An open flank for Europe?
At the core of statecraft lies information. For Russia, in its current wartime climate, there is a large and imminent necessity to understand how the EU and the wider Western community are articulating themselves against Putin and his regime. To gather information, espionage techniques serve for acquiring actionable intelligence so that politicians can make decisions. Through Cyprus, the Russian Government now has a golden opportunity to recruit and place its actors within three key strategic areas, being the European academia/industry, the Cypriot Military, or bodies within the European Union itself. Since many Russians have settled in Cyprus, their children have also been eligible for Cypriot citizenship. As many come from wealthy families, they have been enrolled in the numerous British/international schools on the island that offer British-accredited certifications, which may grant easier access to top Universities in Europe. But due to their EU nationality, they also have the capacity to slip vetting nets when applying for government, educational and private institutions following their studies. These individuals become, then, of high interest to Russian International intelligence organizations.
National service laws on the island mean that ethnically Russian Cypriot passport holders are required to serve in the military for 14 months, following their 18th birthday. But this also poses a security challenge. Due to the presence of the British airbase RAF Akrotiri, many interactions and joint training take place between members of the British Armed Forces and those of the Cypriot national service forces. In addition, operation TOSCA, which is the UN-mandated operation to keep the peace between the Greek and Turkish sides of Cyprus, sees a large rotation of multinational forces enter and exit the country annually. From the training and interactions experienced by Russian Cypriots, the Russian intelligence services have a large capacity to glean, copy, and even steal tactics and even equipment from multinational “Western” forces; which could be used against the EU, the UK, and even NATO in the future.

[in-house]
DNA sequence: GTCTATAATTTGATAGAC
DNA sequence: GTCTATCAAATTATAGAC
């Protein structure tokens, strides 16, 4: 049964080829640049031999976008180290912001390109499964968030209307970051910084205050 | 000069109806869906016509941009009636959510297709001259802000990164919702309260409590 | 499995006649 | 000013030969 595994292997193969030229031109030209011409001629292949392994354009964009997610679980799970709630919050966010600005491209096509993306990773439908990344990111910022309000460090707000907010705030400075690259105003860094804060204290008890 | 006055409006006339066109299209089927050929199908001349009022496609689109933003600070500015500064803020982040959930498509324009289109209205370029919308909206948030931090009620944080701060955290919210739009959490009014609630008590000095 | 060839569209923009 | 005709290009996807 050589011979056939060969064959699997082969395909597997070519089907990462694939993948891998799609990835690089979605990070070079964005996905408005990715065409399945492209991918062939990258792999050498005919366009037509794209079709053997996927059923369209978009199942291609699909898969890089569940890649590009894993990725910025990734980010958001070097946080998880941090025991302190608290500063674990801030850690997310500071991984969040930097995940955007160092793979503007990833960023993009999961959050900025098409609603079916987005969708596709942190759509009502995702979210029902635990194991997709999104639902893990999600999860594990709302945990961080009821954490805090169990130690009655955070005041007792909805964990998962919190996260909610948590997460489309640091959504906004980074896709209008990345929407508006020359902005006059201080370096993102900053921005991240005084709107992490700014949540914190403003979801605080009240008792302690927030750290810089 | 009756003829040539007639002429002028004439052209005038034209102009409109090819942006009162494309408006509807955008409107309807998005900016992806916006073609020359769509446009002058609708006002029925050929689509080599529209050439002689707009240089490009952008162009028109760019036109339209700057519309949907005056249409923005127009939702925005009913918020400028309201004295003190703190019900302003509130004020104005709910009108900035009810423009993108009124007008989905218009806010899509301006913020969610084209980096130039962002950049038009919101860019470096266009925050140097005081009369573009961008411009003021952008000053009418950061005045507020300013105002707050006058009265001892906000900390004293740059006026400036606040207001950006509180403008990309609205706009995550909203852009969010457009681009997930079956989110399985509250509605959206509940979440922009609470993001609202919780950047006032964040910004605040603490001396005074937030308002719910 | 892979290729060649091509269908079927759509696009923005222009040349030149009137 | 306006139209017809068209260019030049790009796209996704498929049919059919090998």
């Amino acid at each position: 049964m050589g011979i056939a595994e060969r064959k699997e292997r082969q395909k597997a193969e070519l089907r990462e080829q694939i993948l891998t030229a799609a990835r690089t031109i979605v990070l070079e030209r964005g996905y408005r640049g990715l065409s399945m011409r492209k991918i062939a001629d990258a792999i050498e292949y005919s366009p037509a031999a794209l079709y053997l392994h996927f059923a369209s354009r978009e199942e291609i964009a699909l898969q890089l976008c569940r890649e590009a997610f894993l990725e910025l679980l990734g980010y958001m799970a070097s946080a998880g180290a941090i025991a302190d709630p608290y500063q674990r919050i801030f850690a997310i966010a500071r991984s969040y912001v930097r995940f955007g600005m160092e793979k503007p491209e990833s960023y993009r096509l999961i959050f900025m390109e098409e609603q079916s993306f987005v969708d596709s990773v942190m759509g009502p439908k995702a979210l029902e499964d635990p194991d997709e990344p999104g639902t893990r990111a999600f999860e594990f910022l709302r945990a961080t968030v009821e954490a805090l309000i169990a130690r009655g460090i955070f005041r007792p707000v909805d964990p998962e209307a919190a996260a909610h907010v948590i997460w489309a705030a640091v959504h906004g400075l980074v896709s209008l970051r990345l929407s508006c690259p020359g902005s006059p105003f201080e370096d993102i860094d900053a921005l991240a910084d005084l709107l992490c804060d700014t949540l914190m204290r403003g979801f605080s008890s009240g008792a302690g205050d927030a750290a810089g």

Lastly, while many of the 50,000 Russians living on the island choose what parties they vote for, have no affiliation with the Russian government, and may indeed want to live a life apart from their birth land, the possibility of Russian actors infiltrating other Cypriot political parties is high. This could, under a long-term and protracted campaign, allow Russian actors to manipulate the domestic political discourse on the island. While little evidence of such actions has taken place, the risk nonetheless exists.
It seems that while the decision to allow wealthy business people to acquire Cypriot passports did much good for the Cypriot Economy in a time of crisis, the security pitfalls of such a move seem to have been an afterthought. While other European countries partook in the said scheme, the creation of the EOP, the Anglo-centric education systems, and the dense military presence on the island all have directly led to noteworthy opportunities for Russian Intelligence Services to capitalize on this situation. But although it would be far-fetched to demonize Russian Cypriots, it would be beneficial for institutions considering hiring Cypriot nationals to dig a bit deeper into the heritage and/or network of current and prospective employees.
About the author: Diana-Alexandra Coman
Diana is a passionate irregular warfare researcher. After completing her Bachelor’s in Political Science, she enrolled in a Master’s of Military Strategic Studies at the Netherlands Royal Military Academy to refine her understanding of Civil-Military Interaction. Her focus is predominantly on the Middle-East, however her eagerness to learn extends to all areas of the globe in which irregular methods are used to wage war.
This article was edited by Thomas Courtier.